I am alone in my wanderings for a long time, but it hadn’t always been so. I have vague memories–little scraps of images–from the past: the tumble and tussle of warm fur, the shimmer of sun on my brother’s back, the freckle on my sister’s snout. We grew up and dispersed, given away from a box in a grocery store parking lot to anyone who would take us. We were held up and cooed over, and carried off under various people’s arms.
The person who took me changed his mind, tied me up in the back yard for months–with intermittent water and food–and then finally took me on a car ride and left me on the side of the road. I’ve been fending for myself since then. Sometimes I’m thirsty, sometimes I’m cold, often I am hungry.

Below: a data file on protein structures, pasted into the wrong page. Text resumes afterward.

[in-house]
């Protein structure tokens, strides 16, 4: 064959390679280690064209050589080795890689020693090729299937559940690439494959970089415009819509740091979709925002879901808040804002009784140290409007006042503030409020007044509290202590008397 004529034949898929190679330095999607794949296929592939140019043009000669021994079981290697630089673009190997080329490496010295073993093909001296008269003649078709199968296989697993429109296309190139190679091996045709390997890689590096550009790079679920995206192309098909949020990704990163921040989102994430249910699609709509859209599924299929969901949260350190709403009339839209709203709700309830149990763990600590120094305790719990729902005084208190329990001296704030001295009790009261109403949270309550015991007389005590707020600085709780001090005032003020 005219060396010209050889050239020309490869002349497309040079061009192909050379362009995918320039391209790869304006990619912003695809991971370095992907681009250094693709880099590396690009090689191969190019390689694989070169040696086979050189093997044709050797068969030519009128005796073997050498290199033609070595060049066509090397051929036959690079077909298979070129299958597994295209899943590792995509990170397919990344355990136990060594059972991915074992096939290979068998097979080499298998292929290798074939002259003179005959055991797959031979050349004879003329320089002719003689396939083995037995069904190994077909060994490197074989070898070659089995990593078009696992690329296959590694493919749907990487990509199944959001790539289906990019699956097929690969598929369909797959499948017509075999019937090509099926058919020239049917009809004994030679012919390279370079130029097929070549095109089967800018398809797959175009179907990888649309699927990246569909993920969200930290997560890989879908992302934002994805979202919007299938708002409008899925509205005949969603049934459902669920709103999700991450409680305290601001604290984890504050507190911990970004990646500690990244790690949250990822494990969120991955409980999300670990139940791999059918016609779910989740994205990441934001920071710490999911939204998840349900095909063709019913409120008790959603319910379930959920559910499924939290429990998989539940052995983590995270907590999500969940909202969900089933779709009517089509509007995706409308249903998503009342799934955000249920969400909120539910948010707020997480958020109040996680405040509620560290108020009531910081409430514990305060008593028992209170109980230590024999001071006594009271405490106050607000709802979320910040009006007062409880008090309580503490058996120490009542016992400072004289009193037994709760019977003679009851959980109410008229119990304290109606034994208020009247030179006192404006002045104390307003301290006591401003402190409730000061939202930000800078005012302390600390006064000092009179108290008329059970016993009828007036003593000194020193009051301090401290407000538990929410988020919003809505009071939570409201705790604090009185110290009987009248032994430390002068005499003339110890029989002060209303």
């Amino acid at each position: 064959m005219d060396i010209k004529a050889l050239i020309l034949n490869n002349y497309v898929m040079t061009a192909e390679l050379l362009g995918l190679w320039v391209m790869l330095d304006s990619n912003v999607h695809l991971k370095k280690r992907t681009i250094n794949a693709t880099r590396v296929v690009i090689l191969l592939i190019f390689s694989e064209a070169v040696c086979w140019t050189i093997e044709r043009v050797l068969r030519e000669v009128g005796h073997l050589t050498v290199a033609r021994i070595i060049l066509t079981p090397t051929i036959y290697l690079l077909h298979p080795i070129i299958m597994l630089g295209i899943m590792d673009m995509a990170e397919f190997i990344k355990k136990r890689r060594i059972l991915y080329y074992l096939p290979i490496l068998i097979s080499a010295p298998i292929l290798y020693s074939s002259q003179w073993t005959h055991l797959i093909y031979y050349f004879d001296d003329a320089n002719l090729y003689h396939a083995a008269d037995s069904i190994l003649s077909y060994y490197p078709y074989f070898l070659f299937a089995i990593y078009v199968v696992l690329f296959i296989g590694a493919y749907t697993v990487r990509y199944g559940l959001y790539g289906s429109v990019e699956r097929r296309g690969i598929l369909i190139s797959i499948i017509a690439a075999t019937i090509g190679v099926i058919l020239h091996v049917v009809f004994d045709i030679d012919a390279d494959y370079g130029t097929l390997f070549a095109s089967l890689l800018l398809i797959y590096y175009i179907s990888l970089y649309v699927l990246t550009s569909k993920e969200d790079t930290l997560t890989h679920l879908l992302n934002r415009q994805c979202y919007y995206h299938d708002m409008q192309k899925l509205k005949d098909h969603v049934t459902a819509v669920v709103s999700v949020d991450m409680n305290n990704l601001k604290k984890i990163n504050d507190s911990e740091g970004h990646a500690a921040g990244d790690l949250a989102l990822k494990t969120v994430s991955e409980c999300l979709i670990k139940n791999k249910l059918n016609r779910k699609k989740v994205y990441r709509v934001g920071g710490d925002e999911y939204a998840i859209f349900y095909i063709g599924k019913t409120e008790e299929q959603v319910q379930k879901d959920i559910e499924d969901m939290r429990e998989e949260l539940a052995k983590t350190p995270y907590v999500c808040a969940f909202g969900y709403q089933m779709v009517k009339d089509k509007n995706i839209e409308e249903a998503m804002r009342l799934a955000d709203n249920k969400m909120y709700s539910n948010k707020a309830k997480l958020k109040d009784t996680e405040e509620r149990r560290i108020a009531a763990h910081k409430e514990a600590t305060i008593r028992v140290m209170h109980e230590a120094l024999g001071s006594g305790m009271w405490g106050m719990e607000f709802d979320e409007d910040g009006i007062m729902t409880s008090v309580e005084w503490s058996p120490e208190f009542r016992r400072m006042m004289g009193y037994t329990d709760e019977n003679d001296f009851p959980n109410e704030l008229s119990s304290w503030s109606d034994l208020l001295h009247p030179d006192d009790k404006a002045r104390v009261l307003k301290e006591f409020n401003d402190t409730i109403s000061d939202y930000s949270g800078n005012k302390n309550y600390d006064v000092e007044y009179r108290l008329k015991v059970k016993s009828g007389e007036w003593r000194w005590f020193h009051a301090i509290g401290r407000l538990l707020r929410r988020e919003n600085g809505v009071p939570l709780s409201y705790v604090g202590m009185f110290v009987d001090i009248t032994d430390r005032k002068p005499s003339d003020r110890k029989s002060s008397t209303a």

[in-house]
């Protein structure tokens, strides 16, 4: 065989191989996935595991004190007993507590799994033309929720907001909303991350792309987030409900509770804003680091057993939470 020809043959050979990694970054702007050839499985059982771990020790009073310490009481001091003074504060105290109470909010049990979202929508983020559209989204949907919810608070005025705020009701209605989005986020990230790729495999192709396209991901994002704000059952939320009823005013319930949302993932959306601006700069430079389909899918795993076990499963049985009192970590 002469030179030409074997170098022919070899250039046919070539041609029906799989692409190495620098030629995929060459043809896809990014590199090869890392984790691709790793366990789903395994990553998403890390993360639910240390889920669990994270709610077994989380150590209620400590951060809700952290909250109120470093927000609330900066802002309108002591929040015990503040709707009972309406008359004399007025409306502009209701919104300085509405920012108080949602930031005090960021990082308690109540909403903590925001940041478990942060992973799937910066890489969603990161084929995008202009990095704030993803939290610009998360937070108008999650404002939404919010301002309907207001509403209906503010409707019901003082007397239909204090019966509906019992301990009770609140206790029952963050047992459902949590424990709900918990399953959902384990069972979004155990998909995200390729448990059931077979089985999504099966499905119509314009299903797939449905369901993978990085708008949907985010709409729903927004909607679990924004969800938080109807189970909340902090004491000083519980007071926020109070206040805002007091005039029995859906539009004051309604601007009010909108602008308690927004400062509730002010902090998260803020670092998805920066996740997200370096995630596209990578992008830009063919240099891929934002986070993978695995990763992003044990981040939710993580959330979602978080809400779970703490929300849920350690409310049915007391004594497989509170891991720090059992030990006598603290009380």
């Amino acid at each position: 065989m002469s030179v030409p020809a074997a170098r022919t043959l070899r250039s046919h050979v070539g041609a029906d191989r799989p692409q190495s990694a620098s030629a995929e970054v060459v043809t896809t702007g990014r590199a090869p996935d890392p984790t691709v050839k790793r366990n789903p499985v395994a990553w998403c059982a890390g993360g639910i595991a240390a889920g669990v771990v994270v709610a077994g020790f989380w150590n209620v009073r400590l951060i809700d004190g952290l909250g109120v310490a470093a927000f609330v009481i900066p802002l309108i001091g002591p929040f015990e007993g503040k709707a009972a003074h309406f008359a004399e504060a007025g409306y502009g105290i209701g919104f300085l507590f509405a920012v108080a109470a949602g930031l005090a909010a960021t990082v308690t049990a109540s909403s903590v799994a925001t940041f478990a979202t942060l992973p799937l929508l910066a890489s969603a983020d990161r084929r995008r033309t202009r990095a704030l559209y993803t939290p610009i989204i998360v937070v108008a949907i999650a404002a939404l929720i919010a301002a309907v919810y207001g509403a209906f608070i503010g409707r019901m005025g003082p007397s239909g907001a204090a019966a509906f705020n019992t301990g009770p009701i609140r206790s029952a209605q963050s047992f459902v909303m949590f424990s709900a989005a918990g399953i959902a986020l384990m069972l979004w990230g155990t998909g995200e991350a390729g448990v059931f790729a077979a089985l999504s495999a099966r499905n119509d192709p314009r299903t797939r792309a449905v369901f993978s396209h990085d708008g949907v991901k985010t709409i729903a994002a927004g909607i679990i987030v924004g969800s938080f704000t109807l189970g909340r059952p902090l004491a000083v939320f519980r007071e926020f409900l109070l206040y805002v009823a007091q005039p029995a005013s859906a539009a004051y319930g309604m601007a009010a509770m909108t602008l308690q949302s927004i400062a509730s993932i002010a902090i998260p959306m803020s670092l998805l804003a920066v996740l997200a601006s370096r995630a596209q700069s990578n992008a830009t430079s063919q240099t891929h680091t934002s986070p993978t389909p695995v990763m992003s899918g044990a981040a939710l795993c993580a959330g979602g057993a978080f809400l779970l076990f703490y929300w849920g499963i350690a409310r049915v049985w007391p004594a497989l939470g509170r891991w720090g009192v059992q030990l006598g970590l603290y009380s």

This morning, a man saw me, stooped down and called to me. I approached him warily and then darted away. I have trouble trusting people. I just spotted him again. He is carrying a bowl that smells heavenly.
He sits quietly beside the bowl and I approach, then back away, then approach again. With one last sideways glance at the man, I lean toward the bowl and begin to eat. The man reaches out his hand and strokes my fur, first tentatively, then steadily. His voice is kind. When he slips a lead around my neck, he bends down to my level and says, “Come with me; we will find you a home” I go with him, to the first warmth and comfort I’ve known in a long time.